Where is sexual assault on college campuses going in the future? Rowan sees the problem going one of two ways. She sits back in her chair and sighs. She looks at me and says, “Pessimistic Rowan says that it depends on the administration in the country. I am afraid that we will end up replicating the system that colleges are trying to circumvent. Only ⅖ of rapes are reported and after that rapists only have a 3% conviction rate.” Frost briefly discusses the judicial system that makes it so easy for this low conviction rate to thrive. In court “Victims have to prove that they were raped in order to get a conviction” The proof is hard to get and justice is often too emotionally draining for the victim to fight for. That is why Reed College implements a survivor centered model on campus. Hopefully other colleges in the future will believe and give victims the support they need internally.

Then there lives optimistic Rowan, who says, “I hope that we will start to deal with sexual assault as a nation. I hope that we will allow women to have sexual feelings and act on them, and allow men to not have sexual feelings and not act on them.” Frost strongly believes that by shattering the norms of the nation “we will have a society where rape numbers are much lower.” She trains thirteen advocates in the Reed community every year for that very purpose. Thirteen more a year means thirteen more people to change the culture of America with their work. The root of the problem is identified. We know that rape culture is lurking upstream. The challenge is facing the current. Simply put, Rowan Frost just hopes “we actually deal with it.”

People who work in sexual assault prevention rarely exceed two years in the field. Frost has been working at Reed for just about two years now. Every time she sits down to talk to a victim she is “absorbing some of their emotions.” This absorption hardly has a release because she is bound to confidentiality. The result of this constant emotional suppression can be quite tolling on an individual. However, there are upsides to Frost committing herself so deeply into her work: “the fact that we can provide support to people who are terrified to talk about what happened to them” stands out to Frost.

A small group of people cannot fix a culture that has been built up for decades. The problem is too great to just be on the shoulders of sexual assault workers. It is time we all make minor changes in our thinking, language, and behavior to stop rape culture in its tracks. We must give support to those victimized by sexual assault, and also look at our violent and sexualized culture directly – whether it take shape in the eyes of our friends, siblings, or relatives – and oppose it. We have to stop rape culture. It is our job.

*          *          *  

I return to the car, following the trail cloaked in darkness. Reed College is still. Students cannot be heard through their closed dorm doors while they study into the later hours of night. As I pull away gravel churns under my tires, and I notice the white light that streams through the blinds in a window. Reed College rests easy as Rowan Frost’s office illuminates the empty street.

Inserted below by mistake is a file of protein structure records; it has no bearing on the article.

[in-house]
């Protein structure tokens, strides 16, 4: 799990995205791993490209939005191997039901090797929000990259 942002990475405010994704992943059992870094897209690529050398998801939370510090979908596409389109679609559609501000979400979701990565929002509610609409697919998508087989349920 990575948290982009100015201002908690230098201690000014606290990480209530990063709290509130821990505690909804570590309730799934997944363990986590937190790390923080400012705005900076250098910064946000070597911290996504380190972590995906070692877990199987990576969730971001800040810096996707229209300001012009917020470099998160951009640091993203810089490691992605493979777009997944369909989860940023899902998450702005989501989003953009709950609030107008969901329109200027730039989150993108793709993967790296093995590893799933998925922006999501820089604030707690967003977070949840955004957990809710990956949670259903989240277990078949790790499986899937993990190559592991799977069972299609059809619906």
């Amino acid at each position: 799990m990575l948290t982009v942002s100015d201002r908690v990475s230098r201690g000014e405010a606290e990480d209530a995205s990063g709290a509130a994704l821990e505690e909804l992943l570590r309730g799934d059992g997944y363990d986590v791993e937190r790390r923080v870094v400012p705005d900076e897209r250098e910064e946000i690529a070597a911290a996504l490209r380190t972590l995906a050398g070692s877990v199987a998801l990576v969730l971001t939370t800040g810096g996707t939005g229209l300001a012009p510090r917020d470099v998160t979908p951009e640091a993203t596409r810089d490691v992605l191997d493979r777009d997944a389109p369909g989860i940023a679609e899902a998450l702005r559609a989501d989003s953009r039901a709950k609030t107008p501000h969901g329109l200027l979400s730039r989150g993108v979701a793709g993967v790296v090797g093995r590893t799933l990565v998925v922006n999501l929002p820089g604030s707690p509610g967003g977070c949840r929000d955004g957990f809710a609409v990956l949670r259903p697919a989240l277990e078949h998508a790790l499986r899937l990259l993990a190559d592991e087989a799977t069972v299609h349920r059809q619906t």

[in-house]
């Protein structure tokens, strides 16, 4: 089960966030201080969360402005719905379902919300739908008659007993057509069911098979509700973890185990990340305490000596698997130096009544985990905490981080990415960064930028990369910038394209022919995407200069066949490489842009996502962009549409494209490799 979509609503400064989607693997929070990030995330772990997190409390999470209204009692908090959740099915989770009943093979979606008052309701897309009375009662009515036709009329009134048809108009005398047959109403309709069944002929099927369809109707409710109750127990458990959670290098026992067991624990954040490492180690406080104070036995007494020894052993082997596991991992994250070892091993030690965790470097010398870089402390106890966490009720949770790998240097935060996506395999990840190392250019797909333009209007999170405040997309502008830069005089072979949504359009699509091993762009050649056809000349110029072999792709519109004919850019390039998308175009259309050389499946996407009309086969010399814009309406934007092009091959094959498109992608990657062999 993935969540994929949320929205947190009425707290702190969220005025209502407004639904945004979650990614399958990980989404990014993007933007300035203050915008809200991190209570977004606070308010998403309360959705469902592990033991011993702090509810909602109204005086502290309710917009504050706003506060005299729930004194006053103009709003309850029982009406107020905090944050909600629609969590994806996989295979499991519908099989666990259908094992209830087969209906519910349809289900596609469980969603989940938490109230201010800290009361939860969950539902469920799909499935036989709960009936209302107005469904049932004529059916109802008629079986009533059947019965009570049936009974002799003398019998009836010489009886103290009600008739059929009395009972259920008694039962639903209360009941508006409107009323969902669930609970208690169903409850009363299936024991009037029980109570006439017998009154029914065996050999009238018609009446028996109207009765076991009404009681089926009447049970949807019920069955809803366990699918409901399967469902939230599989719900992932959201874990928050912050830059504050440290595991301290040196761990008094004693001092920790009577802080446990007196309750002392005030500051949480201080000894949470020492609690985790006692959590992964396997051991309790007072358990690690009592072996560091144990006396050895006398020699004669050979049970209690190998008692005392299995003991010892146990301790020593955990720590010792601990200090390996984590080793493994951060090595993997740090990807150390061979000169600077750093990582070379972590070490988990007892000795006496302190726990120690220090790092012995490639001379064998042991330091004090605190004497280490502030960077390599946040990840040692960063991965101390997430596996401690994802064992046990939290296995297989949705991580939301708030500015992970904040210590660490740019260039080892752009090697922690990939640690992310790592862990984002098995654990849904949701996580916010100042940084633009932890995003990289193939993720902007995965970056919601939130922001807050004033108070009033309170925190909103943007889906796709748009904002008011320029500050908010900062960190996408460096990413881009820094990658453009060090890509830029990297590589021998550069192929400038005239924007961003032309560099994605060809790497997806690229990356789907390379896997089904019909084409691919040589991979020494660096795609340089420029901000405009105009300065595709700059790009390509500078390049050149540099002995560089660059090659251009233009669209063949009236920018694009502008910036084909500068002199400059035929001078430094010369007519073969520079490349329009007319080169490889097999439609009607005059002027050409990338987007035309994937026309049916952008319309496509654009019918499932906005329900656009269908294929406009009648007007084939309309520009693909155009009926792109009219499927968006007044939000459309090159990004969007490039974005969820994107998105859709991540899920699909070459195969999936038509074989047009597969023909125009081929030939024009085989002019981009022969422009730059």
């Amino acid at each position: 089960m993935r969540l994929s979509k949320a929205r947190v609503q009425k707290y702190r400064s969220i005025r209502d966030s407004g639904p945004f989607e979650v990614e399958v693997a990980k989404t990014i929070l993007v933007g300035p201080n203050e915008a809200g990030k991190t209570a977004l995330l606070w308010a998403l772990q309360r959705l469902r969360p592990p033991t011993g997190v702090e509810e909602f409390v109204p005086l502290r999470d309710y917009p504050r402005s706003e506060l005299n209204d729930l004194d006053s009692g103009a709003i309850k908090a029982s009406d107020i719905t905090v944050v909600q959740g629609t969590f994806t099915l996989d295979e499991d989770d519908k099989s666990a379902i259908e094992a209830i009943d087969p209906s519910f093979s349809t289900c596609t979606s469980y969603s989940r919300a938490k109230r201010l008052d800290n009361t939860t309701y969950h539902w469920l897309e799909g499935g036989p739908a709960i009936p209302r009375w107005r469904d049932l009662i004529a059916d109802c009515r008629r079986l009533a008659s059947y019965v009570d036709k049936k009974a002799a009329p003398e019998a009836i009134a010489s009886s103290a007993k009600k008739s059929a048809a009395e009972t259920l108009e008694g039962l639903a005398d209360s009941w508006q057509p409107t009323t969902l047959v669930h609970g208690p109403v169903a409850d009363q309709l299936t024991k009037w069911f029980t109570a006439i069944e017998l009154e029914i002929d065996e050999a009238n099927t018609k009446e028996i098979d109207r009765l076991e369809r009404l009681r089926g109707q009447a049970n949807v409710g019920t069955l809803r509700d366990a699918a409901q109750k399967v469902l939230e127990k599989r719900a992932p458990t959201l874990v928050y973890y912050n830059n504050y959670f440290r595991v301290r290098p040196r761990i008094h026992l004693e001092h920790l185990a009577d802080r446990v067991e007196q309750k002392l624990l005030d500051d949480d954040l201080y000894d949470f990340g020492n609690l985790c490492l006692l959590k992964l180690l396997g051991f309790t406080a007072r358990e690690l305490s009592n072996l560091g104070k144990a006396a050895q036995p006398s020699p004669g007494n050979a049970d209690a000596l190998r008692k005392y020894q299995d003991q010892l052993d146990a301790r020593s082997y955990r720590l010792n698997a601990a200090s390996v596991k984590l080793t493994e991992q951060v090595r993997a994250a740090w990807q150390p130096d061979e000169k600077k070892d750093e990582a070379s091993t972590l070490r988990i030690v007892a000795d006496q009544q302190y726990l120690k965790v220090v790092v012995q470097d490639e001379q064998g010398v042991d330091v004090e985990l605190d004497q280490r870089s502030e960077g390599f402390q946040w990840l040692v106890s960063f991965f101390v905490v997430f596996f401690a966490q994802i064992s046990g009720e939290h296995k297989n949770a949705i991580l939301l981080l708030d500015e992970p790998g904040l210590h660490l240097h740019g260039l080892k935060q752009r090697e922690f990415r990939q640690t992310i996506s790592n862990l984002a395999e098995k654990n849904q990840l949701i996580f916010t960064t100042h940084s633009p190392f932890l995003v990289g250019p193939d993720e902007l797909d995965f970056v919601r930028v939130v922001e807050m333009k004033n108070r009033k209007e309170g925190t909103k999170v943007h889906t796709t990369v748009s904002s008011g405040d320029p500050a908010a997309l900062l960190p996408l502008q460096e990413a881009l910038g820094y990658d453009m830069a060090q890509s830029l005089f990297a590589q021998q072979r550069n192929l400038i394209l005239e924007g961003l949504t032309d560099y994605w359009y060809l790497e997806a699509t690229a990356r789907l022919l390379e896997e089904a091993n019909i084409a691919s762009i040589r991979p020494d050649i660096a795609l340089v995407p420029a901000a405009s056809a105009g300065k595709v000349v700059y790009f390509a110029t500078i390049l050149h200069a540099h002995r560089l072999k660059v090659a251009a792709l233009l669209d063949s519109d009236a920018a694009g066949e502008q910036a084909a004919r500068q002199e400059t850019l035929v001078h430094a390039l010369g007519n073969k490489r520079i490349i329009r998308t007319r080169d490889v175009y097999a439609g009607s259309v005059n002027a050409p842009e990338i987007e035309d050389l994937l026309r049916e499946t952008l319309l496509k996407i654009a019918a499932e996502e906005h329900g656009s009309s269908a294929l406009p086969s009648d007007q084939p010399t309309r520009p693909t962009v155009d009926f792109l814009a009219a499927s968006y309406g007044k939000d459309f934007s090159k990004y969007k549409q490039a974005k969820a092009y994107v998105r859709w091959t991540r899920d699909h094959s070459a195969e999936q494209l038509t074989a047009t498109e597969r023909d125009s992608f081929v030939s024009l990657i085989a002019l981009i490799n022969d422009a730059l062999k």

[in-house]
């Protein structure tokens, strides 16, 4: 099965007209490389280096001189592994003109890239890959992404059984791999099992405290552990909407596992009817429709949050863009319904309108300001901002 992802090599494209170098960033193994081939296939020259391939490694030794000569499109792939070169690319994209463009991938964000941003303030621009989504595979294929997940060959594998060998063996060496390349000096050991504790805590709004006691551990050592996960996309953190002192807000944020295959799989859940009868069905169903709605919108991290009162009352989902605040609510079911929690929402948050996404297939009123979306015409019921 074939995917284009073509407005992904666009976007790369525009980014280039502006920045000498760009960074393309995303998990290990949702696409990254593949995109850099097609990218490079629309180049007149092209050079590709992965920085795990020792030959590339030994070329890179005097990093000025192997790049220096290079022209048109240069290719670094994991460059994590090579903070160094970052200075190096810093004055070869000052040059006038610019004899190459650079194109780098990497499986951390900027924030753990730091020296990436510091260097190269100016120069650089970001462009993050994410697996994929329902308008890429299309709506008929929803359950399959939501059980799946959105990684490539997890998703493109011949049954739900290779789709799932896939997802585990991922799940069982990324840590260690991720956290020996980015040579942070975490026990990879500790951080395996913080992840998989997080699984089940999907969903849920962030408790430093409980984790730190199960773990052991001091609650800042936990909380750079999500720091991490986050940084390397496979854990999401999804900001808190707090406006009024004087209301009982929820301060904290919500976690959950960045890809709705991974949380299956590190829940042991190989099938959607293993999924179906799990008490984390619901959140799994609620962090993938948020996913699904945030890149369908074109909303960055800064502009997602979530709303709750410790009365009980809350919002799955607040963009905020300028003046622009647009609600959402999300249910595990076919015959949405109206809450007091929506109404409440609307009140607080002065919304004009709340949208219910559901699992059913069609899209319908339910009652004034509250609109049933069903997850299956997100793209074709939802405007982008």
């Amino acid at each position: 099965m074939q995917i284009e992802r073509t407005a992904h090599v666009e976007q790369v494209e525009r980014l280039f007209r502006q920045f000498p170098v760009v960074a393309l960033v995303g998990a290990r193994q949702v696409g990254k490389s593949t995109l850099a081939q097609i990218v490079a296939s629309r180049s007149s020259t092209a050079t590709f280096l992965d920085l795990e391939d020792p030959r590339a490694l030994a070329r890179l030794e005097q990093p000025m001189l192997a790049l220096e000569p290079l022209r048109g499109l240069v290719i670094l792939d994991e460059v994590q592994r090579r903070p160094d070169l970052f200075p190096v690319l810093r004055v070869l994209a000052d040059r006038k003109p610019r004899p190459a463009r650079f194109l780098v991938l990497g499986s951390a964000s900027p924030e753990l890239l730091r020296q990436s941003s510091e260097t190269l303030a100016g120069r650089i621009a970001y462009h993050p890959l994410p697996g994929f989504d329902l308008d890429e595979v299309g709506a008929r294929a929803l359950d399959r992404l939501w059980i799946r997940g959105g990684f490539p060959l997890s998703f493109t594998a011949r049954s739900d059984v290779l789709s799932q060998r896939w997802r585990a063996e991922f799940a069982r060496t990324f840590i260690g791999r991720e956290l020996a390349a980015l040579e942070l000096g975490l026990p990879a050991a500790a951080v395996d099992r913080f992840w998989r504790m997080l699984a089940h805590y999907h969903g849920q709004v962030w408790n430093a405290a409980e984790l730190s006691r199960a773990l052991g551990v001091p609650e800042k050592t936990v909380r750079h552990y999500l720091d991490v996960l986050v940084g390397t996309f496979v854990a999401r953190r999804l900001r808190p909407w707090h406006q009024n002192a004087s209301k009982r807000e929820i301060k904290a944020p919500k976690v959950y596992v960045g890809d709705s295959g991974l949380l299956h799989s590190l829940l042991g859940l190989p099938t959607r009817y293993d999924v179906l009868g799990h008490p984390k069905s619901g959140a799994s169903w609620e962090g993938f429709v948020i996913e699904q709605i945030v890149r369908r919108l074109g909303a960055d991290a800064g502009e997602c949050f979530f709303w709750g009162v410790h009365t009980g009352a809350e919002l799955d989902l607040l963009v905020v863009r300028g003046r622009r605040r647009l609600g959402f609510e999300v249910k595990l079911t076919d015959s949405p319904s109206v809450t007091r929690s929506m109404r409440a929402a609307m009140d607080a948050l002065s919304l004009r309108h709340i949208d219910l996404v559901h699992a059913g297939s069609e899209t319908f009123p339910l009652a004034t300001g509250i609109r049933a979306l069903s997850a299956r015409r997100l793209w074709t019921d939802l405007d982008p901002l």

Works Cited

Bolger, Dana. “Title IX: The Basics.” KnowYourIX.com. Know Your IX. Web. 1 Nov. 2015. <http://knowyourix.org/title-ix/title-ix-the-basics/>.

Caruso, Kevin. “Rape Victims Prone to Suicide.” Suicide.org. Suicide.org. Web. 30 Oct. 2015. <http://www.suicide.org/rape-victims-prone-to-suicide.html>.

Frost, Rowan. Personal Interview. 29 Oct 2015.

The Hunting Ground. Dir. Kirby Dick. Perf. Annie Clark and Andrea Pino. Chain Camera Pictures, 2015. DVD.

Kingkade, Tyler. “106 Colleges Are Under Federal Investigation For Sexual Assault Cases.” HuffingtonPost.com. TheHuffingtonPost.com, Inc., 6 Apr. 2015. Web. 10 Nov. 2015. <http://www.huffingtonpost.com/2015/04/06/colleges-federal-investigation-title-ix-106_n_7011422.html>.

Kingkade, Tyler. “UNC Administration Denies They Pressured Officials To Underreport Sexual Assaults.” HuffingtonPost.com. TheHuffingtonPost.com, Inc., 25 Jan. 2013. Web. 10 Nov. 2015. <http://www.huffingtonpost.com/2013/01/25/unc-underreport-sexual-assaults_n_2546825.html>.

Kullgren, Ian K. “How Sexual Assault Rates Compare among Oregon’s Colleges.”Oregonlive.com. Oregon Live. Web. 2 Nov. 2015. <http://www.oregonlive.com/politics/index.ssf/2014/07/how_sexual_assault_rates_compa.html>.

Maxwell, Zerlina. “Rape Culture Is Real.” Time.com. Time Inc. Web. 6 Nov. 2015. <http://time.com/40110/rape-culture-is-real/>.

“Realities of Sexual Assault on Campus.” Bestcolleges.com. Best Colleges. Web. 28 Oct. 2015. <http://www.bestcolleges.com/resources/preventing-sexual-assault/>.

Ridgway, Shannon. “25 Everyday Examples of Rape Culture.” Everyday Feminism. Everyday Feminism. Web. 3 Nov. 2015. <http://everydayfeminism.com/2014/03/examples-of-rape-culture/>.Sewidan, Nada.

“Sexual Assaults on Oregon College Campuses a Rising Concern.”GoLocalPDX.com. GoLocalPDX. Web. 7 Nov. 2015. <http://www.golocalpdx.com/news/sexual-assaults-on-oregon-college-campuses-a-rising-concern>.

“Statistics about Sexual Violence.” NSVRC.org. National Sexual Violence Resource Center. Web. 10 Nov. 2015. <http://www.nsvrc.org/sites/default/files/publications_nsvrc_factsheet_media-packet_statistics-about-sexual-violence_0.pdf>.

Valenti, Jessica. “Frat Brothers Rape 300% More. One in 5 Women Is Sexually Assaulted on Campus. Should We Ban Frats?” The Guardian. Guardian News and Media Limited, 24 Sept. 2014. Web. 1 Nov. 2015. <http://www.theguardian.com/commentisfree/2014/sep/24/rape-sexual-assault-ban-frats

“What Is Rape Culture?” Women Against Violence Against Women. WAVAW. Web. 5 Nov. 2015. <http://www.wavaw.ca/what-is-rape-culture/>.

 

Works Cited: Cover Page

 

Smucker, Sierra. 1 in 5 Women are Sexually Assaulted while Enrolled in College. Digital image. Sanford Journal of Public Policy. Duke University, 11 Sept. 2014. Web. 7 Nov. 2015.